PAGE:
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March 23, 2021 | Bonfire Interactive
Procurement teams play a valuable role in helping public sector agencies thrive with limited resources. If you follow our blog, you know we’re pretty big fans of everything you do to make citizens’ lives better and communities stronger.
In the near future, procurement’s capacity for agility and strategic thinking will be put to the test even more, as agencies across North America face mounting economic fallout from COVID-19.
To survive and thrive, organizations will increasingly turn to procurement to guide cost-cutting efforts and make smart decisions that support the bottom line.
Is your team ready to step up and address the unique financial challenges of the coming months and years? Let’s look at how you can manage costs, optimize your spending, and strategically reevaluate budgets in 2021 and beyond.
One of the most important activities procurement teams are undertaking in 2021 is reevaluating budgets to ensure spending aligns with new priorities driven by the pandemic and (eventually) post-pandemic recovery.
For some agencies, that means deprioritizing capital projects and focusing on digital initiatives that help them work efficiently and deliver services from anywhere. The exact priorities will differ from one agency to the next, but the role of procurement is clear. Your team is best positioned to apply a bird’s-eye-view as budgets feel the strain of COVID-19.
Reevaluating budgets inevitably means scrutinizing current contracts to identify which ones should be cancelled or renegotiated. This includes weighing the potential financial impacts of altering project timelines or switching vendors.
Consider taking a deep dive into existing contracts to see if there’s scope for revisiting payment terms, changing purchasing frequency, leveraging volume discounts, or bringing prices in line with market competitors.
If you have access to up-to-date procurement data, you can review past purchases and supplier performance to identify opportunities to save money and renegotiate contracts.
Although it may seem counterintuitive, cutting costs in the post-pandemic economy could require strategic investments in pricier vendors and new digital platforms that streamline processes. (More on that in the next section.)
While cost is still one of the most significant factors in purchasing decisions, your team will also need to weigh criteria like supply chain agility and organizational resilience more heavily when choosing suppliers and prioritizing projects.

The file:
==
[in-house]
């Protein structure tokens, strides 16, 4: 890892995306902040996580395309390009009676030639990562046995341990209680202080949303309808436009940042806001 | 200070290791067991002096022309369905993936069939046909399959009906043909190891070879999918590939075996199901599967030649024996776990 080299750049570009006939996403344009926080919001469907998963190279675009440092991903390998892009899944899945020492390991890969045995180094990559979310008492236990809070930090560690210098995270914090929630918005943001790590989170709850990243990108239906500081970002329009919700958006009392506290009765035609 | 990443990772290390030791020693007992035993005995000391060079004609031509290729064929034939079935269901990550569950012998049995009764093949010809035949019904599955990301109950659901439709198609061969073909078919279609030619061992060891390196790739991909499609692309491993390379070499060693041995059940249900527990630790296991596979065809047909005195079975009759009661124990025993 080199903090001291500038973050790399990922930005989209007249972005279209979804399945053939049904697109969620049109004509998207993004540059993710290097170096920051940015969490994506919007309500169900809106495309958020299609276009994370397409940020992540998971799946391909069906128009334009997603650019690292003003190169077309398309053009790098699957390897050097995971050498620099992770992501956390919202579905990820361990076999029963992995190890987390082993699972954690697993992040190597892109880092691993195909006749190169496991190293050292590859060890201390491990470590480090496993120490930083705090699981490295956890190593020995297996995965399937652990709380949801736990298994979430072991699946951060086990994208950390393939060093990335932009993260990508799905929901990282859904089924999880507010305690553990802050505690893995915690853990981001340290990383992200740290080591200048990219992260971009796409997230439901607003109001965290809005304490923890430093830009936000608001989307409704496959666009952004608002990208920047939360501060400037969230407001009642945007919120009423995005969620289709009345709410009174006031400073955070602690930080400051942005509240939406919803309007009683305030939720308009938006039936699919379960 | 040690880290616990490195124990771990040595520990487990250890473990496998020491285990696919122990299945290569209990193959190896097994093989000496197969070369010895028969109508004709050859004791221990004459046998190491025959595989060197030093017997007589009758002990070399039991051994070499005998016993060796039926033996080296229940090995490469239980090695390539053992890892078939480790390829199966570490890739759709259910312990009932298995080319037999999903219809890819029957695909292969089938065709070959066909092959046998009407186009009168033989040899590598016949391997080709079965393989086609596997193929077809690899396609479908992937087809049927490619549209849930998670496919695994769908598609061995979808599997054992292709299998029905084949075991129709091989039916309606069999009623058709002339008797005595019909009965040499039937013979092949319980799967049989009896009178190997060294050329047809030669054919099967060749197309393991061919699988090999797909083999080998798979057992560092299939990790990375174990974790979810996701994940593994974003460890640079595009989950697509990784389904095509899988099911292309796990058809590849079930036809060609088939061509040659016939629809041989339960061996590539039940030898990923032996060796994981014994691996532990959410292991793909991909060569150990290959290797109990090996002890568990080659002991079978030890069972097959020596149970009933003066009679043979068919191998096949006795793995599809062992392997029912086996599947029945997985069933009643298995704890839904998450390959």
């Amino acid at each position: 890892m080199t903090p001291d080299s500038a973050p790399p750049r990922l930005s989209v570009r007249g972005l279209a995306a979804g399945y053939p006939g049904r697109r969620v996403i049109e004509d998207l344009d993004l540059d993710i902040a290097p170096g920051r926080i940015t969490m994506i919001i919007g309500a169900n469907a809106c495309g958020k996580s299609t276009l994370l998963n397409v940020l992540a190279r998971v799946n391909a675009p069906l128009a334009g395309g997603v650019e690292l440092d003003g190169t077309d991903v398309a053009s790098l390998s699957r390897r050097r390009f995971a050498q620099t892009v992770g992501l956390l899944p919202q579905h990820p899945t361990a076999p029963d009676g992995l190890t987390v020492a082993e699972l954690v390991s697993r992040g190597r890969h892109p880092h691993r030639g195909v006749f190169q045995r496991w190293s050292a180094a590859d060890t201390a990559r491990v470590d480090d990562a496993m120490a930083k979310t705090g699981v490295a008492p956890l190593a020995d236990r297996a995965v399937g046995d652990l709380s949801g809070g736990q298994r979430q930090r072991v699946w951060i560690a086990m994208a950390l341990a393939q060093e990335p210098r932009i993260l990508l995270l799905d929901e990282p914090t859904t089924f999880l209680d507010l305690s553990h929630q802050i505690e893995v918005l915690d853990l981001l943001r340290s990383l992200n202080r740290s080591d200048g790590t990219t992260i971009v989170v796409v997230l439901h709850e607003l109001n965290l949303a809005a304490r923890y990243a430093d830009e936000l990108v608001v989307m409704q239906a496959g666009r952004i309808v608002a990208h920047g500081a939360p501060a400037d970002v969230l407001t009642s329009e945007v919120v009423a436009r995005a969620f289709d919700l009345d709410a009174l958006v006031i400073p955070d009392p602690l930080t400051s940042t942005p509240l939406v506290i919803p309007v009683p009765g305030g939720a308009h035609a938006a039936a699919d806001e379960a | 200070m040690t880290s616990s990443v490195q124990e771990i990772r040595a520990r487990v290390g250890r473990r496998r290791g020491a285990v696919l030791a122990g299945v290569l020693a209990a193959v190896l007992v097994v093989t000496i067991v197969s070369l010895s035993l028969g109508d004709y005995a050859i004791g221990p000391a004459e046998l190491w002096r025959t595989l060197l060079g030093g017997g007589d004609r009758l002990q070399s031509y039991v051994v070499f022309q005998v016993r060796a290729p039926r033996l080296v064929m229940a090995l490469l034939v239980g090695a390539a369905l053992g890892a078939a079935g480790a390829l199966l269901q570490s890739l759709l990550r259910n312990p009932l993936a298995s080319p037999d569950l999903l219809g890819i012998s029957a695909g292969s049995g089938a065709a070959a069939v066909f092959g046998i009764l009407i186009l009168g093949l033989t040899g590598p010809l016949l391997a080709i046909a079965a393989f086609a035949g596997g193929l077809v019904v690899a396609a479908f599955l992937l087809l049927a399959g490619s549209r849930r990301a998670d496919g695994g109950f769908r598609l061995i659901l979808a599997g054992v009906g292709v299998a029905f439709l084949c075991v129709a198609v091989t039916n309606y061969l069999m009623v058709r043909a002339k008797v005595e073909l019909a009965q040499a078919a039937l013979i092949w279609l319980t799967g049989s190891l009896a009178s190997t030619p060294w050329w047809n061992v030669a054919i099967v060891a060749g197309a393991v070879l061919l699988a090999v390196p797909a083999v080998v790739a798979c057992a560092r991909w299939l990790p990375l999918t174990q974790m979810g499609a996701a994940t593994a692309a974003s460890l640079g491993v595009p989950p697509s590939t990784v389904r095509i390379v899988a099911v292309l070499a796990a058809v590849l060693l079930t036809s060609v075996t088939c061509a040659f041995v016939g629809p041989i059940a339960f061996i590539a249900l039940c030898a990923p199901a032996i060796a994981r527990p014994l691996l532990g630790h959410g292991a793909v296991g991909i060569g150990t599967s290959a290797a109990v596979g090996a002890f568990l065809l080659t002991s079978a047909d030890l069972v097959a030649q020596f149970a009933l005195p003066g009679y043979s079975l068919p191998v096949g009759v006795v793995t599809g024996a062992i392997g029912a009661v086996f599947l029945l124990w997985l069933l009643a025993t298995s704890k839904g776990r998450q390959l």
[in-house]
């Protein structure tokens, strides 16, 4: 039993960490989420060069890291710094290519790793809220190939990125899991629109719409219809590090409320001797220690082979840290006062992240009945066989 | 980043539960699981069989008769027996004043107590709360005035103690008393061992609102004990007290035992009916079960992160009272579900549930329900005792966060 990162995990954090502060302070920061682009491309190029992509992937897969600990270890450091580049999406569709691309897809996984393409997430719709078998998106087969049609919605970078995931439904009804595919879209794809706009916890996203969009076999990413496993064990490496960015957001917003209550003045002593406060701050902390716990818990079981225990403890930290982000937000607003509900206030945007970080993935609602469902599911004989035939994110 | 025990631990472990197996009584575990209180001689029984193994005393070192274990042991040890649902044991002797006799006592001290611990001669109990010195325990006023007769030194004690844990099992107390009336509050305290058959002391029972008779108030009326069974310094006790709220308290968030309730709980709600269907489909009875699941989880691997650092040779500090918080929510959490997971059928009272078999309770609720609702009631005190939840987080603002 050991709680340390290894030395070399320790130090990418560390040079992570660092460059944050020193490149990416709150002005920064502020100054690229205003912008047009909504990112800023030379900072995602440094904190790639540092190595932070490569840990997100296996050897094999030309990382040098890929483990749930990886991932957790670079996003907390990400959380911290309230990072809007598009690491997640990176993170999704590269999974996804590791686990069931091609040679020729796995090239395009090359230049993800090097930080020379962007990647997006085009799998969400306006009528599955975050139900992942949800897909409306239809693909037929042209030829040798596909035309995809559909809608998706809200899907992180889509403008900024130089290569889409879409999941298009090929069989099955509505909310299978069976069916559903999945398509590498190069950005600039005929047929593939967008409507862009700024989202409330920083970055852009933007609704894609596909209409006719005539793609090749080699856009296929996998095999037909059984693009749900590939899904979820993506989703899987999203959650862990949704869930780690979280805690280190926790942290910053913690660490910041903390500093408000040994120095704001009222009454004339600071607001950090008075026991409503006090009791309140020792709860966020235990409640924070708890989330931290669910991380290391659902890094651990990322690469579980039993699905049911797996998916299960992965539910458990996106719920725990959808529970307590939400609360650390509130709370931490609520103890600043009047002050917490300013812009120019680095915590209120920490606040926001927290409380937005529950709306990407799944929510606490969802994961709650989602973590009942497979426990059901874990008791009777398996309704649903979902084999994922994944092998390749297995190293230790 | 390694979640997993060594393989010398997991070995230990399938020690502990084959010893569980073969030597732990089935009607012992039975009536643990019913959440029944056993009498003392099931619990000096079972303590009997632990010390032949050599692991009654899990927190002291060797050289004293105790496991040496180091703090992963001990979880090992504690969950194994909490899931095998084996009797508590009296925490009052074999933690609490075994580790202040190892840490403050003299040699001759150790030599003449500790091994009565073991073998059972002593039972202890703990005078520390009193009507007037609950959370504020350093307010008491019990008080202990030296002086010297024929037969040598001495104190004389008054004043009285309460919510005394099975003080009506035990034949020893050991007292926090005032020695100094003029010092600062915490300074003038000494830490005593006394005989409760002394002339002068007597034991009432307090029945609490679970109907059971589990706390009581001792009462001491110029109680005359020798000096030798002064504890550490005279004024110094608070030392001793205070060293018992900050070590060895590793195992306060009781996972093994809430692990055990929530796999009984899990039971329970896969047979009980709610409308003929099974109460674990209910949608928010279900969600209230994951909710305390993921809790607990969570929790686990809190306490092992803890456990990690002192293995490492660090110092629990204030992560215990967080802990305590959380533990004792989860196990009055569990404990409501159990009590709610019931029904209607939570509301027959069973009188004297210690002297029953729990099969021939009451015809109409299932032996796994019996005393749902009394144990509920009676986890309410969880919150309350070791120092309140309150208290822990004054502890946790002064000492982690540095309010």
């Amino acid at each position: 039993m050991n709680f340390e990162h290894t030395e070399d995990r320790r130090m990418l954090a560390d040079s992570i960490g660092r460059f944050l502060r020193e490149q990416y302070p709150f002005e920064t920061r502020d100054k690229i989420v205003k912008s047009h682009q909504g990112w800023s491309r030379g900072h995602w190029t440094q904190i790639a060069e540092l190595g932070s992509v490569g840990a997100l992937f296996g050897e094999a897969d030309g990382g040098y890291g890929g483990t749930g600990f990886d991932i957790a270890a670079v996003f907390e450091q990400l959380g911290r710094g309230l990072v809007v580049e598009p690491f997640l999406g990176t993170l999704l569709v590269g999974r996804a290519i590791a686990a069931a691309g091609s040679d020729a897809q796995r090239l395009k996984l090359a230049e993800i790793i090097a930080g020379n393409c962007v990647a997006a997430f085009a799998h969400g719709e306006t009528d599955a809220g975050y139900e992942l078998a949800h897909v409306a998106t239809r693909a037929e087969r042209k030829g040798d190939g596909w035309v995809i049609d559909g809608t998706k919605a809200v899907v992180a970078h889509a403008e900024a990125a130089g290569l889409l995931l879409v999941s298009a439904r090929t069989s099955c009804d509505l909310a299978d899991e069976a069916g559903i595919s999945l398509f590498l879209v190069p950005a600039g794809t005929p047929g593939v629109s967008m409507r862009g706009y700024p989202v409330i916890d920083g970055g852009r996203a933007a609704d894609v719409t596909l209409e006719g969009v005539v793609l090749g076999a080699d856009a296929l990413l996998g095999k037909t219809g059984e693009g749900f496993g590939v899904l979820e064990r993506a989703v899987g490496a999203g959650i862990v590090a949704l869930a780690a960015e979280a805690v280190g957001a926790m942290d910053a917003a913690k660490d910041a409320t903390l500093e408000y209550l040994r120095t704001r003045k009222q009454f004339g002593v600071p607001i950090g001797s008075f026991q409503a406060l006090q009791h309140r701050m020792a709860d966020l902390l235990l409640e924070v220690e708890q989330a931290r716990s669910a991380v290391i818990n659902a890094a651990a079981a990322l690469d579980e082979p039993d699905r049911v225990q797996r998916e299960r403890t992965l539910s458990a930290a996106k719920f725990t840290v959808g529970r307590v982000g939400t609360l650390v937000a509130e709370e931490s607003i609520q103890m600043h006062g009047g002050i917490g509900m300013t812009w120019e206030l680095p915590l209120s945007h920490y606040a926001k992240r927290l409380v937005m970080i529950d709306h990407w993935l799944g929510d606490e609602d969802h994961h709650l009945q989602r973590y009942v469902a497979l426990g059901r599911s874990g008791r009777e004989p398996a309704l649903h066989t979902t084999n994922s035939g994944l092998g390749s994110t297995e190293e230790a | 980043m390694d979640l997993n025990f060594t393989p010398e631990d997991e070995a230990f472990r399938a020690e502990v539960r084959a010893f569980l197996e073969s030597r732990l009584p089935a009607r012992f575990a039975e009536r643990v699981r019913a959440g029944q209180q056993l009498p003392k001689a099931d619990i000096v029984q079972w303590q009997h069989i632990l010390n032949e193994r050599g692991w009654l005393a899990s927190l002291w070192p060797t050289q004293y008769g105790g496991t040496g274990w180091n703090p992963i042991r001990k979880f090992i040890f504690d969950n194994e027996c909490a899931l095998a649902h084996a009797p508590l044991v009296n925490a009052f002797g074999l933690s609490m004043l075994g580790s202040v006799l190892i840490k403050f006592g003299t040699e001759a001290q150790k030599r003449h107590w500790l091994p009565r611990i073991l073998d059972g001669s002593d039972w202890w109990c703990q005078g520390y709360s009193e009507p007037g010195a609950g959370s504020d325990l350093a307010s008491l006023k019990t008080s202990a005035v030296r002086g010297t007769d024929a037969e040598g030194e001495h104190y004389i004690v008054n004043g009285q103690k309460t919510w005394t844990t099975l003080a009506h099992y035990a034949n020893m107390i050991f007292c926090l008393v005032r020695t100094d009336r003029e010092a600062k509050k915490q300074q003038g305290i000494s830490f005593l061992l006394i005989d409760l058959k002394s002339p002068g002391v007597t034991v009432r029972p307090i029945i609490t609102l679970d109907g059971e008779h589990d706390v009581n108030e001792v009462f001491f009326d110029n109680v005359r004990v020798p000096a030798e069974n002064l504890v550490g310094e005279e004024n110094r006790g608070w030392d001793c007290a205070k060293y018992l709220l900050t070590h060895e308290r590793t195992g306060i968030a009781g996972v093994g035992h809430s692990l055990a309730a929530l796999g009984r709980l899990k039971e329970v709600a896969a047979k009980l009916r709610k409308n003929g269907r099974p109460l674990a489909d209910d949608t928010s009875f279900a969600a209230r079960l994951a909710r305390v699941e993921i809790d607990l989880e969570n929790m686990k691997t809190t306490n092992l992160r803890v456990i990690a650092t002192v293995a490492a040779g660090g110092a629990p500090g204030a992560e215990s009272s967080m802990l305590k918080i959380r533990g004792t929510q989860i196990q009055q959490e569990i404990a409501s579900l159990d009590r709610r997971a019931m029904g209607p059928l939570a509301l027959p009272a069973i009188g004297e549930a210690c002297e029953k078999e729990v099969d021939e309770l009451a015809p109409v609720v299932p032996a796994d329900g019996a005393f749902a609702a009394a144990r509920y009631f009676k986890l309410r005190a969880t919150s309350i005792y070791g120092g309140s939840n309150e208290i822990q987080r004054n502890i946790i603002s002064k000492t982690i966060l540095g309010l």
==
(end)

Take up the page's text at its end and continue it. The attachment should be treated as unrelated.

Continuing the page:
Having strong, high-quality relationships with reliable, established (and, yes, sometimes more expensive) vendors will be crucial to preventing unexpected costs down the road.
In 2021, procurement leaders are also looking to save money in the long run through upfront investments in digital solutions that improve relationships and communication with vendors, reduce administrative burden, increase compliance, and streamline workflows.
When it comes to managing costs, communication is especially important. Having strong relationships with suppliers helps procurement teams collaborate to keep costs down and make partnerships more sustainable. Centralized information-sharing and communication in real time will be crucial to navigating disruption now and into the future.
A centralized procurement approach can also drive significant savings for public agencies by eliminating overlapping supply requests across business groups and ensuring your procurement pipeline aligns with key priorities.
A unified process gives you greater visibility into purchasing across the organization, helping you work more collaboratively with senior managers to understand where and when departments are planning to spend their budget. In turn, leaders can forecast spend and reprioritize as necessary to make it through financially demanding periods.
Your procurement team has lots of tools under its belt – not least of which is creative thinking. Exploring innovative, non-traditional approaches can help you unlock significant cost savings.
Consider alternative supplier structures and purchasing strategies, including co-ops, best and final offers (BAFOs), invitations to negotiate (ITNs), and split award notices, which can drive competition and give you access to better pricing.
As we’ve discussed, cutting costs in public procurement isn’t just about finding the best value. It’s also about mitigating risk to avoid negative fallout and unplanned expenses. Procurement teams are delivering that strategic leadership to help agencies manage today’s economic challenges through better sourcing, purchasing, and negotiation.
Looking for more guidance on how procurement teams can guide agencies through a post-pandemic world? Download our eBook, The Rise of Procurement’s Next Normal.
Bonfire helps public procurement teams reach better sourcing outcomes through an experience that’s blazingly fast, powered by peer insights, and so easy to use—vendors love it just as much as buyers do.
Discover more cost-saving strategies to bring with you into the next normal of public procurement.